Spain - Labor

In 2001, the labor force totaled about 17 million. As of that year, the labor force was distributed as follows: services, 64%; industry, 29%; and agriculture, 7%. Employment in agriculture has been in steady decline; many farm workers have been absorbed by construction and industry. Unemployment averaged about 22% during 1997, but had fallen to 11% by 2002.

At the end of the Civil War, a system of national, or vertical, syndicates was formed through which the government controlled industry and labor. Almost all employees and employers were required to join one of the National Syndical Organization's 22 syndicates, each of which covered a basic field of industry or agriculture. Collective bargaining was introduced in 1958. Strikes, though prohibited, became increasingly common during the late 1960s and early 1970s, and a law of May 1975 legalized work stoppages under limited conditions. The constitution of 1978 guarantees the freedom to form unions and the right to strike. The main trade unions are the General Union of Workers (Socialist), the Workers' Commissions (Communist), the Workers' Trade Union (independent), the Solidarity of Basque Workers (independent), and the National Confederation of Labor (anarchist).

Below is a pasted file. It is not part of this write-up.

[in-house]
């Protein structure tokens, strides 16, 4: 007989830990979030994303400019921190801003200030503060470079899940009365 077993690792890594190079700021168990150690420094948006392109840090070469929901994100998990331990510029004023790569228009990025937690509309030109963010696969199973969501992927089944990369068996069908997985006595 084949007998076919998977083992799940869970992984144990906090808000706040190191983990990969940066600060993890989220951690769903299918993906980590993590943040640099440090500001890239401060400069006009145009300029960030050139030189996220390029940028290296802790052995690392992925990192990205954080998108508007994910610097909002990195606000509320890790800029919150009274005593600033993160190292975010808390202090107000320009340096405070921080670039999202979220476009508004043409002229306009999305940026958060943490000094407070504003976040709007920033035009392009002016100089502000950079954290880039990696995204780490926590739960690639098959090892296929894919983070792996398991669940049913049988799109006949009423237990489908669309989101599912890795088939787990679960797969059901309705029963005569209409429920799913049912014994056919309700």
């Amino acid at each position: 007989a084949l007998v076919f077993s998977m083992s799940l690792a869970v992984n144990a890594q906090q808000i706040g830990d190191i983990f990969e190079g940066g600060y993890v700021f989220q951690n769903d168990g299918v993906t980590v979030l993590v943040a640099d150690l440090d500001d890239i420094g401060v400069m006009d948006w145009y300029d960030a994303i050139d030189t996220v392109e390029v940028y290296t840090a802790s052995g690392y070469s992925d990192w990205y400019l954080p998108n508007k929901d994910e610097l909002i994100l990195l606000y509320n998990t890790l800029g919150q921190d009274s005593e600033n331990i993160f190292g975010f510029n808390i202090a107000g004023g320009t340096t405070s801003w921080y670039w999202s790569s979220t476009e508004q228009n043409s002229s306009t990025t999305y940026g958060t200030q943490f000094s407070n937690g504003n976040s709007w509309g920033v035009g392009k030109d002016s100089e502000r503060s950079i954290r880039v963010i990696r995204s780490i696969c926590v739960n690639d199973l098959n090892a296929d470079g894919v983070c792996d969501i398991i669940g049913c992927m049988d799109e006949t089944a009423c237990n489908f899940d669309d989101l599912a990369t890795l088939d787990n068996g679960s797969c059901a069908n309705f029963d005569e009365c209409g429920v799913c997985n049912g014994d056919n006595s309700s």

In 2002, approximately 15% of the workforce was unionized. The law provides for the right to bargain collectively, and unions exercise this right in practice. Discrimination against union activity is illegal.

The monthly minimum wage was $394 in 2002. This wage provides a decent standard of living for a family. The regular workweek was 40 hours, with a mandated 36-hour rest period. In addition, workers receive 12 paid holidays per year and one month's paid vacation. The legal minimum age for employment was 16 years, and this is enforced by the Ministry of Labor and Social Affairs.

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